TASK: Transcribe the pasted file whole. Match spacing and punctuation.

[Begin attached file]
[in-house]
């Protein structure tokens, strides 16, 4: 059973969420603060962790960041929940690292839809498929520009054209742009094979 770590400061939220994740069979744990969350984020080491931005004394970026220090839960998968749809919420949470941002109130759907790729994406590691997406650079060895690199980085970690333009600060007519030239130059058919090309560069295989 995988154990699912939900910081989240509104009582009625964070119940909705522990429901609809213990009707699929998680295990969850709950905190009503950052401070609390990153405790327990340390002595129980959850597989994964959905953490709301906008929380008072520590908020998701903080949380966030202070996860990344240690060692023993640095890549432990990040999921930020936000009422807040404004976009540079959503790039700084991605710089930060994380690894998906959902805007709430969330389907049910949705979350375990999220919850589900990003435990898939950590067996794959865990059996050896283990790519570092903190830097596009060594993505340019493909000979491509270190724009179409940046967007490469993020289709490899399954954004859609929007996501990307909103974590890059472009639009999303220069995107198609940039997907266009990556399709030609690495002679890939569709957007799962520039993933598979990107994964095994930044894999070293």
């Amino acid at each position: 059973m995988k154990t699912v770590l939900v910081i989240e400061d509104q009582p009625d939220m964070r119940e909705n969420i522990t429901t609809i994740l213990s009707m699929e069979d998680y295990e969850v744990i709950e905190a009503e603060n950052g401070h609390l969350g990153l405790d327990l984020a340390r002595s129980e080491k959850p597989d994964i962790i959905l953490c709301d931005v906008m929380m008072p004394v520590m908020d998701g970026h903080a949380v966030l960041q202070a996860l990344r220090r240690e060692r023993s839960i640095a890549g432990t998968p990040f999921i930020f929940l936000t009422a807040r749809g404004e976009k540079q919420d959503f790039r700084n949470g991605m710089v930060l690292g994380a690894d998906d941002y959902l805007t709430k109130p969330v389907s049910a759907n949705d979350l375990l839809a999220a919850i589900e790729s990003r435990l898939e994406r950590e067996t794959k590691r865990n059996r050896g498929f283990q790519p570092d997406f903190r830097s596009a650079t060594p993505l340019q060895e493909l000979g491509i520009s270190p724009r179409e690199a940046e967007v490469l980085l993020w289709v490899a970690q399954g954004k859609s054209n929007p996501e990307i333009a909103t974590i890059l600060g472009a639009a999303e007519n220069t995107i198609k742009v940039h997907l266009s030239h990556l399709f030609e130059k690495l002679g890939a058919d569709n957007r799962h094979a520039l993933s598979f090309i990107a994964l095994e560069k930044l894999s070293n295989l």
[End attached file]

[in-house]
């Protein structure tokens, strides 16, 4: 059973969420603060962790960041929940690292839809498929520009054209742009094979 770590400061939220994740069979744990969350984020080491931005004394970026220090839960998968749809919420949470941002109130759907790729994406590691997406650079060895690199980085970690333009600060007519030239130059058919090309560069295989 995988154990699912939900910081989240509104009582009625964070119940909705522990429901609809213990009707699929998680295990969850709950905190009503950052401070609390990153405790327990340390002595129980959850597989994964959905953490709301906008929380008072520590908020998701903080949380966030202070996860990344240690060692023993640095890549432990990040999921930020936000009422807040404004976009540079959503790039700084991605710089930060994380690894998906959902805007709430969330389907049910949705979350375990999220919850589900990003435990898939950590067996794959865990059996050896283990790519570092903190830097596009060594993505340019493909000979491509270190724009179409940046967007490469993020289709490899399954954004859609929007996501990307909103974590890059472009639009999303220069995107198609940039997907266009990556399709030609690495002679890939569709957007799962520039993933598979990107994964095994930044894999070293």
């Amino acid at each position: 059973m995988k154990t699912v770590l939900v910081i989240e400061d509104q009582p009625d939220m964070r119940e909705n969420i522990t429901t609809i994740l213990s009707m699929e069979d998680y295990e969850v744990i709950e905190a009503e603060n950052g401070h609390l969350g990153l405790d327990l984020a340390r002595s129980e080491k959850p597989d994964i962790i959905l953490c709301d931005v906008m929380m008072p004394v520590m908020d998701g970026h903080a949380v966030l960041q202070a996860l990344r220090r240690e060692r023993s839960i640095a890549g432990t998968p990040f999921i930020f929940l936000t009422a807040r749809g404004e976009k540079q919420d959503f790039r700084n949470g991605m710089v930060l690292g994380a690894d998906d941002y959902l805007t709430k109130p969330v389907s049910a759907n949705d979350l375990l839809a999220a919850i589900e790729s990003r435990l898939e994406r950590e067996t794959k590691r865990n059996r050896g498929f283990q790519p570092d997406f903190r830097s596009a650079t060594p993505l340019q060895e493909l000979g491509i520009s270190p724009r179409e690199a940046e967007v490469l980085l993020w289709v490899a970690q399954g954004k859609s054209n929007p996501e990307i333009a909103t974590i890059l600060g472009a639009a999303e007519n220069t995107i198609k742009v940039h997907l266009s030239h990556l399709f030609e130059k690495l002679g890939a058919d569709n957007r799962h094979a520039l993933s598979f090309i990107a994964l095994e560069k930044l894999s070293n295989l």